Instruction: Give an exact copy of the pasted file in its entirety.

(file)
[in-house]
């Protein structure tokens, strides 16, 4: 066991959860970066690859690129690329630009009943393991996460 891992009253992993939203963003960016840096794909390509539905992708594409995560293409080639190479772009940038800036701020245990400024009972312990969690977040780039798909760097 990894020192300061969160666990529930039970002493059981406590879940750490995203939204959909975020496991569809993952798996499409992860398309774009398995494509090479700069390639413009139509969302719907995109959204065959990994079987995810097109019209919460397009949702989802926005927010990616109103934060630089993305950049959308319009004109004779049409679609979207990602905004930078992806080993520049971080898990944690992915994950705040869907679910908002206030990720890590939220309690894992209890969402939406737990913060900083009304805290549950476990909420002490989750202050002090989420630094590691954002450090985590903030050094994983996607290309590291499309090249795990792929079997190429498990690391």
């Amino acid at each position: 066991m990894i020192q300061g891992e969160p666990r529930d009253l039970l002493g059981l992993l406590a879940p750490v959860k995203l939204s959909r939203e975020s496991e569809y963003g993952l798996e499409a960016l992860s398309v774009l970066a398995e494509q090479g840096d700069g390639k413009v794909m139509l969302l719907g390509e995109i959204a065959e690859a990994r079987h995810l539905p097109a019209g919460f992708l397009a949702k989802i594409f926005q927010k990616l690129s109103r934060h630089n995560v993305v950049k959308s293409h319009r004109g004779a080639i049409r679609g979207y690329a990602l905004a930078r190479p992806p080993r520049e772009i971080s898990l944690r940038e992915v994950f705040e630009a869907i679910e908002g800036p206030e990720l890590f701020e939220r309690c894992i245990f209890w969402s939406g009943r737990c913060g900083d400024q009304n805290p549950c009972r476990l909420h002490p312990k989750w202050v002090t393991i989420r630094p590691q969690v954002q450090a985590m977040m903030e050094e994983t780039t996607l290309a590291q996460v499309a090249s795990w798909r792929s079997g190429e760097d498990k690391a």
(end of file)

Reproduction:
[in-house]
């Protein structure tokens, strides 16, 4: 066991959860970066690859690129690329630009009943393991996460 891992009253992993939203963003960016840096794909390509539905992708594409995560293409080639190479772009940038800036701020245990400024009972312990969690977040780039798909760097 990894020192300061969160666990529930039970002493059981406590879940750490995203939204959909975020496991569809993952798996499409992860398309774009398995494509090479700069390639413009139509969302719907995109959204065959990994079987995810097109019209919460397009949702989802926005927010990616109103934060630089993305950049959308319009004109004779049409679609979207990602905004930078992806080993520049971080898990944690992915994950705040869907679910908002206030990720890590939220309690894992209890969402939406737990913060900083009304805290549950476990909420002490989750202050002090989420630094590691954002450090985590903030050094994983996607290309590291499309090249795990792929079997190429498990690391």
């Amino acid at each position: 066991m990894i020192q300061g891992e969160p666990r529930d009253l039970l002493g059981l992993l406590a879940p750490v959860k995203l939204s959909r939203e975020s496991e569809y963003g993952l798996e499409a960016l992860s398309v774009l970066a398995e494509q090479g840096d700069g390639k413009v794909m139509l969302l719907g390509e995109i959204a065959e690859a990994r079987h995810l539905p097109a019209g919460f992708l397009a949702k989802i594409f926005q927010k990616l690129s109103r934060h630089n995560v993305v950049k959308s293409h319009r004109g004779a080639i049409r679609g979207y690329a990602l905004a930078r190479p992806p080993r520049e772009i971080s898990l944690r940038e992915v994950f705040e630009a869907i679910e908002g800036p206030e990720l890590f701020e939220r309690c894992i245990f209890w969402s939406g009943r737990c913060g900083d400024q009304n805290p549950c009972r476990l909420h002490p312990k989750w202050v002090t393991i989420r630094p590691q969690v954002q450090a985590m977040m903030e050094e994983t780039t996607l290309a590291q996460v499309a090249s795990w798909r792929s079997g190429e760097d498990k690391a």